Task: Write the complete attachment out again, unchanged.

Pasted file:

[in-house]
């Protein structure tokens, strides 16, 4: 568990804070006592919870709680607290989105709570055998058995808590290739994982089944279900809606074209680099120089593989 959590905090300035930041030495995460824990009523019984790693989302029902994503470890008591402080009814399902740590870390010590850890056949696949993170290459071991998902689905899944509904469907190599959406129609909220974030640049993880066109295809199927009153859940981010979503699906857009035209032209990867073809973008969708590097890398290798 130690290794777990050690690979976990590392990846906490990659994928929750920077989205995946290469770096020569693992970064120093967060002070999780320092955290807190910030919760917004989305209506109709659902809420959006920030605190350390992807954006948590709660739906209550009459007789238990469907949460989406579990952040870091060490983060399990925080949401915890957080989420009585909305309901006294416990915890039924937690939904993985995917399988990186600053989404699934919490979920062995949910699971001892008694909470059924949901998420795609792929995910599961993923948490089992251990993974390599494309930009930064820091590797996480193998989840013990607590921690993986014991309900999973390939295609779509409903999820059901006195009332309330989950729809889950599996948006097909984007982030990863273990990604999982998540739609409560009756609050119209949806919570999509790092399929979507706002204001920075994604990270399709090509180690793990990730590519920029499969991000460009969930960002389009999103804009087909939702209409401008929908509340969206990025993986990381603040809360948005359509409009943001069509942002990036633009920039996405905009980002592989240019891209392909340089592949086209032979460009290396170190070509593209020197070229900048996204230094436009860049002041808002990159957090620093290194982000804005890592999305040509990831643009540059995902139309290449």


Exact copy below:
[in-house]
């Protein structure tokens, strides 16, 4: 568990804070006592919870709680607290989105709570055998058995808590290739994982089944279900809606074209680099120089593989 959590905090300035930041030495995460824990009523019984790693989302029902994503470890008591402080009814399902740590870390010590850890056949696949993170290459071991998902689905899944509904469907190599959406129609909220974030640049993880066109295809199927009153859940981010979503699906857009035209032209990867073809973008969708590097890398290798 130690290794777990050690690979976990590392990846906490990659994928929750920077989205995946290469770096020569693992970064120093967060002070999780320092955290807190910030919760917004989305209506109709659902809420959006920030605190350390992807954006948590709660739906209550009459007789238990469907949460989406579990952040870091060490983060399990925080949401915890957080989420009585909305309901006294416990915890039924937690939904993985995917399988990186600053989404699934919490979920062995949910699971001892008694909470059924949901998420795609792929995910599961993923948490089992251990993974390599494309930009930064820091590797996480193998989840013990607590921690993986014991309900999973390939295609779509409903999820059901006195009332309330989950729809889950599996948006097909984007982030990863273990990604999982998540739609409560009756609050119209949806919570999509790092399929979507706002204001920075994604990270399709090509180690793990990730590519920029499969991000460009969930960002389009999103804009087909939702209409401008929908509340969206990025993986990381603040809360948005359509409009943001069509942002990036633009920039996405905009980002592989240019891209392909340089592949086209032979460009290396170190070509593209020197070229900048996204230094436009860049002041808002990159957090620093290194982000804005890592999305040509990831643009540059995902139309290449």